Can Pedro Sánchez stick it to the man?


Hillary Clinton attended Donald Trump’s wedding; Alfredo Pérez Rubalcaba once ran the 100 metres in under 11 seconds; most Muppets are left-handed; the northern leopard frog swallows its prey using its eyes.

And Pedro Sánchez could win the upcoming primary of the Spanish Socialist Party (PSOE).

It shouldn’t seem that outlandish. After all, he’s done it before. In 2014, the young economist came out of nowhere, gaining the support of Susana Díaz, the regional premier of Andalusia, and other powerful figures in the party, to score a surprise win.

But given the manner of his exit just five months ago, it does seem strange to think that Sánchez could be back in charge again by the summer.

His leadership ended last October in great part due to his insistence on refusing to help Mariano Rajoy’s conservatives form a new government, after months of post-electoral paralysis had created a damaging division in the PSOE. After an embarrassing, brutal and at times just plain weird weekend of self-mutilation, much of it seemingly orchestrated by a now-hostile Díaz and other senior figures, the party ditched Sánchez and installed a caretaker leadership, led by Asturian veteran Javier Fernández.

Five months on, the caretaker is still there. And so is Sánchez.

Against the wishes of the party machinery, he will compete in May’s leadership primary, against Díaz and former Basque premier, Patxi López. Relieved of the burden of being leader, Sánchez has been a liberated figure in recent months. Leather-jacketed and skinny-jeaned, he’s been driving round the country staging pro-Pedro rallies, none of them huge, but most of them passionate, at which he and his grass roots supporters can vent their anger at the state of Spain and, by proxy, the state of the PSOE.

It’s an appealing role: the groovy supply teacher who parachutes in, lets the class have fun and offers relief from the square old jobsworths.

Last week he was at it again, jogging through the streets of Melilla at dawn with local party members, cheerily tweeting: “Few things make you feel as good and recharged as running in the morning.” And he even gatecrashed Díaz’s back yard, Cádiz, at the weekend, squeezing in a fist-raised rendition of ‘The Internationale’

If all Spanish Socialist voters were to decide the next leader, Sánchez would seem to have it in the bag: a recent El Mundo poll gave him a 12-point lead over López and a 25-point lead over Díaz, who tends to generate a particularly passionate opposition among the party faithful outside her native Andalusia.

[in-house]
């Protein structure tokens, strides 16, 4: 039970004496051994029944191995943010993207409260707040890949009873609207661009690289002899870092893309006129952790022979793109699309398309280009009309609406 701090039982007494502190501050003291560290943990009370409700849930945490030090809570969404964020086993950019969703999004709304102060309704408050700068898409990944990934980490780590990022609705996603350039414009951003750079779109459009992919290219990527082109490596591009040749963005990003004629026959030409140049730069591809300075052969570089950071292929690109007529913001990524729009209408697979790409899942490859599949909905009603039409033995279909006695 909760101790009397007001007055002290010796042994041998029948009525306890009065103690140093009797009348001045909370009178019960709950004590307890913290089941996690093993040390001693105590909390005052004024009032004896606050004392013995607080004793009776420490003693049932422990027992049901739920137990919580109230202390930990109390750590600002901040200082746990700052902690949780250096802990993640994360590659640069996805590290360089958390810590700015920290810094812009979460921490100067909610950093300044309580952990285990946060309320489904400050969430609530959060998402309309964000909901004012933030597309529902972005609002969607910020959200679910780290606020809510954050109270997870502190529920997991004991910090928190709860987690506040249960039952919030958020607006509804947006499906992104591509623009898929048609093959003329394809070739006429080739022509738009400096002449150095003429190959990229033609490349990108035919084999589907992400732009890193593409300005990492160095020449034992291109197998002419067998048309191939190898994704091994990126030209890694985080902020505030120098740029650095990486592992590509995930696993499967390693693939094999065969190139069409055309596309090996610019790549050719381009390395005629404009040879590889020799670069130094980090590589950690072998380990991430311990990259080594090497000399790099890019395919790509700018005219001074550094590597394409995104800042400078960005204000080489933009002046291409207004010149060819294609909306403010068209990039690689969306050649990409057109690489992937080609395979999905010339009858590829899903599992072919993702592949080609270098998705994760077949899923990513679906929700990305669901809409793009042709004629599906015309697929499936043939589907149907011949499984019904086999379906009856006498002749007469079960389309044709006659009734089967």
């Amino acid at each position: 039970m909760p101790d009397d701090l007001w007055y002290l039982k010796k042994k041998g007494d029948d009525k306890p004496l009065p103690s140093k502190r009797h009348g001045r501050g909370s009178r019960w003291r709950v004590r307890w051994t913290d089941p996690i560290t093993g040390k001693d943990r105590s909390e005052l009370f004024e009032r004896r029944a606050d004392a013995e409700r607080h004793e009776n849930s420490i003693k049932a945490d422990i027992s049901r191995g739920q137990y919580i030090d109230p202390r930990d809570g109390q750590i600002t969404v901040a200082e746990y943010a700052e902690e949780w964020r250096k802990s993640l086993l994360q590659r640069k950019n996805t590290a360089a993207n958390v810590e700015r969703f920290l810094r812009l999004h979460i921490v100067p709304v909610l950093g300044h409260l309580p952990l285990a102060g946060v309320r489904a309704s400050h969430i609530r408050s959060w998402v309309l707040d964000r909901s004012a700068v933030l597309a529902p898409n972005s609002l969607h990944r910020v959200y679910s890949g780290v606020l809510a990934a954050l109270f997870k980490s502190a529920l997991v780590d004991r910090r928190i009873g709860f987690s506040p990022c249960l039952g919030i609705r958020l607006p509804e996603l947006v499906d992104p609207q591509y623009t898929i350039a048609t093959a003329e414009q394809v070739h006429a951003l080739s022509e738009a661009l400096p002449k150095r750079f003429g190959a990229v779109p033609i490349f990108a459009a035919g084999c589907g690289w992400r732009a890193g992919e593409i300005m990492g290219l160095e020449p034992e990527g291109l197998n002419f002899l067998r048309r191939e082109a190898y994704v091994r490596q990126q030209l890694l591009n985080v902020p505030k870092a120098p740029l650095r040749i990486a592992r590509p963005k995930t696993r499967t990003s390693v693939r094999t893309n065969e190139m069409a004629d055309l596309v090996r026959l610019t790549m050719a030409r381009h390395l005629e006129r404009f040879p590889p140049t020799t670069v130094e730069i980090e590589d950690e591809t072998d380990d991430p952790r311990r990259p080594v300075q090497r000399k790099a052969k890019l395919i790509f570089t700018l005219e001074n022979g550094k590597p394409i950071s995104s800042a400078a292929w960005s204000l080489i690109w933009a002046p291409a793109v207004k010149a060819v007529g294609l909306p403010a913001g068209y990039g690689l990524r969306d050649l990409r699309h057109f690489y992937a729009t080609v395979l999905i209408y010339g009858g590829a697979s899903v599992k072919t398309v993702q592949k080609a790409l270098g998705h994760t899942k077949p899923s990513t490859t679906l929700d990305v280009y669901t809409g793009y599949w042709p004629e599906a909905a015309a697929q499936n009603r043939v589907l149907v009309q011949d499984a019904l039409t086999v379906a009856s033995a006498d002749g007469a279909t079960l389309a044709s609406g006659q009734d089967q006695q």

However, it is not those voters but the 180,000 party members who will decide, making the race highly uncertain, especially as nearly a quarter of them are Andalusian.

There are other obstacles to Sánchez’s route to re-taking the reins of the party. Perhaps the most obvious is that he has been there before and most of his two-and-a-bit-year tenure as leader was utterly unspectacular – until the compulsively watchable endgame, that is. He did initially bring a degree of freshness to the job, but it was rooted more in his youth (he’s now 45), tennis-coach looks and lack of baggage, rather than any genuinely new ideas.

Two record-breakingly poor general election performances helped seal his fate, although both were in difficult circumstances, given how Podemos and Ciudadanos had reshaped the political landscape.

By the end, Sánchez did make a lunge to the left, hoping that a governing alliance of some kind with Podemos, and possibly Catalan or Basque nationalists, would keep Rajoy out of power. But too many powerful voices (Felipe González, Díaz, El País newspaper) made that impossible. He like, the rest of the PSOE, was wrong-footed by the arrival of Podemos to the left, a variation on the populist challenge facing social democratic parties across Europe.

Now, Sánchez is suggesting he has learned from his mistakes and he is preaching a less inhibited form of Spanish Socialism, under the slogan “Yes means yes”, (a cunning inversion of the “No means no” he previously employed against Rajoy’s investiture). Reaching out to Podemos seems to be near the top of his list of priorities.

It’s easy to question, or ridicule, this new-found radicalism, and paint Sánchez as a poor man’s Pablo Iglesias, a low-cost Corbyn. But the new, unfettered Sánchez – Pedro 2.0 if you like – could well soon find himself back in command at party headquarters in Madrid.

He’s been called many things over the last few months. A zombie who doesn’t know he’s dead; an “unscrupulous fool” (El País); or even a pseudo-Sandinista. But nobody would dare describe Pedro Sánchez as unambitious.

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